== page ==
With the return of the concept of the Supremacy of the Constitution – along with its cardinal pillars like federalism, the question of constitutionality of those provisions is one that, on close examination furnishes a lot for their promoters and sponsors to be genuinely concerned – even worried.
First, the powers of the National Assembly to legislate over professional bodies are chiefly situated under items 32 and 49 of the Exclusive Legislative List, Part I, Second Schedule of the Constitution of the 1999 Constitution. Those two provisions gave the Federal Government exclusive powers over “professional occupations as may be designated by the National Assembly” and “incorporation…of bodies corporate”. However, a careful scrutiny of the instruments made pursuant to those constitutional provisions – or those made by Military decrees – reveal that a lot more than “designation of professional occupations” and/or their “incorporation” were attempted and purportedly delivered. In operation, too many of the fifty plus enabling legislations substantively represent legislative effort by the Federal Government, alone, to appropriate and regulate choice economic segments of Nigeria by proxy: through entities designated by or beholden exclusively to it, to the detriments of the other federating units. In essence, while purporting to give effect to its ‘designating’ functions, the Federal Government seems to have repeatedly overreached into backroom control of concurrent powers shared with States and even local governments – powers which when exfoliated of technical jargons approximate to no more than rights of those sub-entities to participate in Nigeria’s socio-economic spaces (commerce, innovations, entrepreneurial efforts and general economic operations) – through the creation of all manner of quasi-regulatory bodies, aka professional bodies, which leverage Nigeria’s poor or blunt antitrust laws to flower and entrench themselves.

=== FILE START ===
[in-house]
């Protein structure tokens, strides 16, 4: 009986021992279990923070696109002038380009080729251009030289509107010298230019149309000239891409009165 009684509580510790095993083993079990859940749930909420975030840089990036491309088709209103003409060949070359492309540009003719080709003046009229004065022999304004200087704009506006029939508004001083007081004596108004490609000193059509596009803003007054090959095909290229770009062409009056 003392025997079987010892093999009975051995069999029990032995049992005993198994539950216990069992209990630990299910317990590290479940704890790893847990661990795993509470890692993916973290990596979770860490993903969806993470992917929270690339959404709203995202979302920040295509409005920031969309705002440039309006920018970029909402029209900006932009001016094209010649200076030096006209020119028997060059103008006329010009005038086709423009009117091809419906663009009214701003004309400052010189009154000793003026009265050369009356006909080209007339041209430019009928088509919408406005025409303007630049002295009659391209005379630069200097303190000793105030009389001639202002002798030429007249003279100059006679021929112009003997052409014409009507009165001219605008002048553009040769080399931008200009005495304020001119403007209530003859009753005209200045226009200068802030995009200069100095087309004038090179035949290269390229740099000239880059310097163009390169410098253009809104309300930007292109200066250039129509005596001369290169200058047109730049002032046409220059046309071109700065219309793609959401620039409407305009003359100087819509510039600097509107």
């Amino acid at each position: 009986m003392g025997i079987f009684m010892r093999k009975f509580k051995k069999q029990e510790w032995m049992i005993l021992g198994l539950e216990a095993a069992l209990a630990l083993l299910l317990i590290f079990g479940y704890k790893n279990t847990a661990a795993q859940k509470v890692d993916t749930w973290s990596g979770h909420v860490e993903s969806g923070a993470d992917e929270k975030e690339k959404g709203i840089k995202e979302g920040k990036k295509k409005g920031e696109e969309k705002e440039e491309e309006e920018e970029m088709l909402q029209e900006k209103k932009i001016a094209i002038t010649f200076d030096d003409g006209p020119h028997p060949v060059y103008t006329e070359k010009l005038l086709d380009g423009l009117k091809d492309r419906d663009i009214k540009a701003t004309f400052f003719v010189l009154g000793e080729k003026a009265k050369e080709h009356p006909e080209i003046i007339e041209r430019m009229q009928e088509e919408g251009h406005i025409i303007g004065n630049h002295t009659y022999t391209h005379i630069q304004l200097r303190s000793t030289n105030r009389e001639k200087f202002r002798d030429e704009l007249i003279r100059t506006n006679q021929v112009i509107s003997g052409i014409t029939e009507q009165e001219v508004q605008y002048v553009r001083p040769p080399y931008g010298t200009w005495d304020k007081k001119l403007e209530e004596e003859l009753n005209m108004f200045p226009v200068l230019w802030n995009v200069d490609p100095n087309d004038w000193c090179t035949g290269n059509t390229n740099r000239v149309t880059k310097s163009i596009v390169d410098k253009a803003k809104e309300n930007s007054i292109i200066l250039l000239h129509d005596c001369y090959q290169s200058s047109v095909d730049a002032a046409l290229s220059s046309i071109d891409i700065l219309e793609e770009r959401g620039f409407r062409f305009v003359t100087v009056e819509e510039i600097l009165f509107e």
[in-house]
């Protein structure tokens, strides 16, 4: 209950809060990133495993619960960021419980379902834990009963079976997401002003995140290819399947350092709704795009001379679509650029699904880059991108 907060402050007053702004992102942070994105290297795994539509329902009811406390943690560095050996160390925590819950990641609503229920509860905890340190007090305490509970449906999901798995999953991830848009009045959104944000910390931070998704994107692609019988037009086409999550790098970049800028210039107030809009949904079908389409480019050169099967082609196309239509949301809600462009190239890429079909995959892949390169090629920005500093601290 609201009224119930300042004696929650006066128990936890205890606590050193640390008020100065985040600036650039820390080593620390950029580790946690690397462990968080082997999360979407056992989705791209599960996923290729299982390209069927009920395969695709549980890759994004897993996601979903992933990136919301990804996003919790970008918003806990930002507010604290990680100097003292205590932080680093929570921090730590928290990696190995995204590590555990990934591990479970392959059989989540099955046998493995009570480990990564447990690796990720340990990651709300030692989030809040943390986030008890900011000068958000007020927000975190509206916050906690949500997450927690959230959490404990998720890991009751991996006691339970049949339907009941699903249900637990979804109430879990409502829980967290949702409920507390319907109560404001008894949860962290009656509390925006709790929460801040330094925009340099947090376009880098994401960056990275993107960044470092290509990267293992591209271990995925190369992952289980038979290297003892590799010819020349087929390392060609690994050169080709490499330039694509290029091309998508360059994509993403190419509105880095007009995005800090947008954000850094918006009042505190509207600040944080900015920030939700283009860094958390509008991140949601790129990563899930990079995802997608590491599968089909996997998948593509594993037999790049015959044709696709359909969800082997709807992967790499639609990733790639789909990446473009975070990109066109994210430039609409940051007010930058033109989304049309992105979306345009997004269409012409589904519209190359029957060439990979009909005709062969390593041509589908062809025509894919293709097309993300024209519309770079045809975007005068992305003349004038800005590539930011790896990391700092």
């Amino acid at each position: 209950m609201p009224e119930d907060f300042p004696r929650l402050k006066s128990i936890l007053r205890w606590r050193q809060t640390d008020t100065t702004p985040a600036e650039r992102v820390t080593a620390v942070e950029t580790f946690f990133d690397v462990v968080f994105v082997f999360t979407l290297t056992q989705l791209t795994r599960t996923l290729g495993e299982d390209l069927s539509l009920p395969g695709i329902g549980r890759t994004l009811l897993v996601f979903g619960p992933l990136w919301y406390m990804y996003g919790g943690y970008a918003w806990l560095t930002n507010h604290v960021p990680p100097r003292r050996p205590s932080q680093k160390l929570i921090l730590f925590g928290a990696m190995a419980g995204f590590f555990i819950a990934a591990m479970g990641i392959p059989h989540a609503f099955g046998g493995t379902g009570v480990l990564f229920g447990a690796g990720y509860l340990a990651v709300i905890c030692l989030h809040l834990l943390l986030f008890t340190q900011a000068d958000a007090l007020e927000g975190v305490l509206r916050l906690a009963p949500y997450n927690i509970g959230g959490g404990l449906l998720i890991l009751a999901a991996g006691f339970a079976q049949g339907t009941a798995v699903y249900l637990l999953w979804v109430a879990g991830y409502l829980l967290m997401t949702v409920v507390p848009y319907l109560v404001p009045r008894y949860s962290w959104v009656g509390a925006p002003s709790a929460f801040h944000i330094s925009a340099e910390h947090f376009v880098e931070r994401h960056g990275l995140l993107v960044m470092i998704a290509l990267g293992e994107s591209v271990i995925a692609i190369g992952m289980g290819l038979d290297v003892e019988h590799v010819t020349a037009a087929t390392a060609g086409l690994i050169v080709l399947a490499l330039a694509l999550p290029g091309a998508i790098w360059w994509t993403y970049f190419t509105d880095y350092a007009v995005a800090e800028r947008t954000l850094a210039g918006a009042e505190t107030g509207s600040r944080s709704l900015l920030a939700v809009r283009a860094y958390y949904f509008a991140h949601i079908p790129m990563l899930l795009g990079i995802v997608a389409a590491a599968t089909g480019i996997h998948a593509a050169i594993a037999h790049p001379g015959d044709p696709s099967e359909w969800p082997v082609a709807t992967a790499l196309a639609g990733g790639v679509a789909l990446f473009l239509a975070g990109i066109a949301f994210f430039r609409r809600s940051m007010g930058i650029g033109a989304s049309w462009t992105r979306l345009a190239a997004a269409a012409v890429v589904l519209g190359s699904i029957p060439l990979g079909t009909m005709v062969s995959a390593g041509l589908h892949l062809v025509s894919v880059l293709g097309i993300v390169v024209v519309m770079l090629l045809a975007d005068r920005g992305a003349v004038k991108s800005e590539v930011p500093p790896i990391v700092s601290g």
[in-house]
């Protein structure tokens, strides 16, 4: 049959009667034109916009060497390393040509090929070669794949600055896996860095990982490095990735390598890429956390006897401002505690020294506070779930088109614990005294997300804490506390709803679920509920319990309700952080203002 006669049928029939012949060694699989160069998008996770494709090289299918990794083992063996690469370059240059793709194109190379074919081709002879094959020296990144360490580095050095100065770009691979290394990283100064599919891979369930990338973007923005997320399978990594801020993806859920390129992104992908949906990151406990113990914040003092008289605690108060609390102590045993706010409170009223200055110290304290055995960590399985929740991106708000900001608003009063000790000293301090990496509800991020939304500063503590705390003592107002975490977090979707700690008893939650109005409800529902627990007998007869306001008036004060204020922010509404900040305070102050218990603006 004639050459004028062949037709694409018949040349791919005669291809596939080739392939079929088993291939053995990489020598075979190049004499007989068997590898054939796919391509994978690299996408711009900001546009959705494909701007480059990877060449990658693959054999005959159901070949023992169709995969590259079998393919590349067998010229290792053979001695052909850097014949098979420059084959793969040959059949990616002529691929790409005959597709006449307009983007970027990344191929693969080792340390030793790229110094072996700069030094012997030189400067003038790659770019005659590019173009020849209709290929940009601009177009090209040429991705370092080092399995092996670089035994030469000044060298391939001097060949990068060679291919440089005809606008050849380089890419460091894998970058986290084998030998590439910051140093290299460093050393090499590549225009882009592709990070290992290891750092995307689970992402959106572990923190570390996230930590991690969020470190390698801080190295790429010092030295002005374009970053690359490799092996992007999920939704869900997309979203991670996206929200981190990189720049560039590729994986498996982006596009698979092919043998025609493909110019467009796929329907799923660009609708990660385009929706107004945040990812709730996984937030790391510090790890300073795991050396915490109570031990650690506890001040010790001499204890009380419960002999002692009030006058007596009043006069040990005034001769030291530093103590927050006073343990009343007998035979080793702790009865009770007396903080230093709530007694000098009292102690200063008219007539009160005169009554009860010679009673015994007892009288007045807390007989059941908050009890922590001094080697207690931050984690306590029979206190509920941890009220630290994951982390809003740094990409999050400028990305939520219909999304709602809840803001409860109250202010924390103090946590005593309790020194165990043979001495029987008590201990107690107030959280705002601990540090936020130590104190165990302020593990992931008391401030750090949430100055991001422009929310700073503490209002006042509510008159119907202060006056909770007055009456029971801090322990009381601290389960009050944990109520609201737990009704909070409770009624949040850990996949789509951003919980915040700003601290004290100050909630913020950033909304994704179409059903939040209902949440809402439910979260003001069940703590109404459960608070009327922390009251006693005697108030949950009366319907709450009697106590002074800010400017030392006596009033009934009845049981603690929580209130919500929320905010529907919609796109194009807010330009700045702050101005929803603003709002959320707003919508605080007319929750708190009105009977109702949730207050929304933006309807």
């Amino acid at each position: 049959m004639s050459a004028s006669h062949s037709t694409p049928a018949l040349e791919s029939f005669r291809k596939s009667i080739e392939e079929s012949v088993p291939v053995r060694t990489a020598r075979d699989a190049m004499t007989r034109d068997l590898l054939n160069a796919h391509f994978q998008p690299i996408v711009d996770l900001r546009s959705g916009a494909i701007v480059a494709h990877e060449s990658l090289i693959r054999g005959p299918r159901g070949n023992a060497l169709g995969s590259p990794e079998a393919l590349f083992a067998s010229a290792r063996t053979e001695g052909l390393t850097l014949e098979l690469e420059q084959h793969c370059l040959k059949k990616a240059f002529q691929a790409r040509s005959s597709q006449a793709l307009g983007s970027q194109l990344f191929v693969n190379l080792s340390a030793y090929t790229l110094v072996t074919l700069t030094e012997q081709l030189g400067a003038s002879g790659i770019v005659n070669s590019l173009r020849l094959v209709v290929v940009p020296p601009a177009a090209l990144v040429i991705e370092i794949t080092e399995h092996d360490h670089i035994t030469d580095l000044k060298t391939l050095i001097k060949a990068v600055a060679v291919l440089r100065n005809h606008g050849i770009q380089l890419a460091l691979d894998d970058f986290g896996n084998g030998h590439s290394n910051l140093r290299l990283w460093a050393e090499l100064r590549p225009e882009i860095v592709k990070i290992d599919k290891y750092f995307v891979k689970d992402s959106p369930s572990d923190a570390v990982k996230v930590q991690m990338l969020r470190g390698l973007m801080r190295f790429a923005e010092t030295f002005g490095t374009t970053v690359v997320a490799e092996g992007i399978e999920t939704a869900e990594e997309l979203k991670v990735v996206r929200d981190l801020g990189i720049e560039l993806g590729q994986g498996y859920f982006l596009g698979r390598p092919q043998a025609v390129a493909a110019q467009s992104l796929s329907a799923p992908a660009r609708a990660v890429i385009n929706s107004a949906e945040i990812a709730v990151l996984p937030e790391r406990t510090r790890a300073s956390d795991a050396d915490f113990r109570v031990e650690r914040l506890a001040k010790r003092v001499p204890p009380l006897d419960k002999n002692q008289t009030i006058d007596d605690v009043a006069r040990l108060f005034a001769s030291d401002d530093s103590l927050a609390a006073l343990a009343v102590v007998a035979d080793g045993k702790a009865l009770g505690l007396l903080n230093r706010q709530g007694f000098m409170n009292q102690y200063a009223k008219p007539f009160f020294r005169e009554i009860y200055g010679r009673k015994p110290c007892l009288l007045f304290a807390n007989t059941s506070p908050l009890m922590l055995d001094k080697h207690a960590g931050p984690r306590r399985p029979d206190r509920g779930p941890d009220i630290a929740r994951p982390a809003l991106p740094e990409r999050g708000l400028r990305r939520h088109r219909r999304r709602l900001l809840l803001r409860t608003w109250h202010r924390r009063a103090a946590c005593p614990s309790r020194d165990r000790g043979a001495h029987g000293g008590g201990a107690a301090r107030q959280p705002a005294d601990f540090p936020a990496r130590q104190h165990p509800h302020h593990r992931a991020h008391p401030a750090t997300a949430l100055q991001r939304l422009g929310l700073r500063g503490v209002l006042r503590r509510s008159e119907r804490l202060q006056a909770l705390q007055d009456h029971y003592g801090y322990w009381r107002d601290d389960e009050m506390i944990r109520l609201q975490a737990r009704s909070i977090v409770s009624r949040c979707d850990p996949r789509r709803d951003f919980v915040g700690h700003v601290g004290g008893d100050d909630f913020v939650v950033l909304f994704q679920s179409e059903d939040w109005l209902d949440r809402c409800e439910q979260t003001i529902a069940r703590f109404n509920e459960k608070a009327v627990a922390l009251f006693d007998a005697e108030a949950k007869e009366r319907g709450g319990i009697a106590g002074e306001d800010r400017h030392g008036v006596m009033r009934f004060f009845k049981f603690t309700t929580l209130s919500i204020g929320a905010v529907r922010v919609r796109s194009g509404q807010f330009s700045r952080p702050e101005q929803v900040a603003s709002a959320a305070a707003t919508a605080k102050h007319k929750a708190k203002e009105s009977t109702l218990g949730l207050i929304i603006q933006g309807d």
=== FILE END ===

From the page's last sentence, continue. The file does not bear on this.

Some of those problematic provisions are found under certain headings like: “Offences and Penalties under the Act”, or “When Persons are deemed to Practice as ‘Member of that Profession’”, or “Appointments not to be held by Unregistered Person” or “Interpretation of that ‘Profession’”. As currently framed, those provisions often go well beyond the realm of ‘designation’ or ‘incorporation’ as allowed by the Constitution to the ordering of socio-economic operations at federal, State and private realms. For instance, Section 17(1) of the Advertising Practitioners’ (Registration, Etc) Act, (enacted in 1988 but amended in 2016) provides:
“17. (1) Subject to the provisions of this Act, no person, not being registered in accordance with this Act, shall be entitled to hold any appointment in the public service of the Federation or of a State or in any public or private establishment, body or institution, if the holding of such appointment involves the performance by him in Nigeria of any act pertaining to the profession for gain.”
Section 16 of the National Institute of Marketing Act defines the exclusive club of a professional ‘marketer’ without membership of which everyone ‘marketing’ for gain becomes criminally liable thus:
(1) Subject to subsection (2) of this section, a person shall be deemed to practice as a marketer if in consideration of remuneration received or to be received and whether by himself or in partnership with any other person he—
(a) engages himself in the practice of marketing or holds himself out to the public as a marketer; or
(b) renders professional service or assistance in, or about matters of principles or detail, relating to the practice of marketing; or
(c) renders any other service which may, by regulations made by the Council in consultation with the Minister, be designated as service constituting practice as a marketer.
Replicated across fifty or more statutes establishing exclusive practice rights or employment realms over designated ‘professional vocations’, it is beyond question that even a modest attempt at enforcing any of those laws would have the effect of imposing burdens on State in the auditing of their labour force (publicly and privately) and in the criminalizing an outsized proportion of the population going about various vocations in good faith (oblivious to those statutes!) in each State.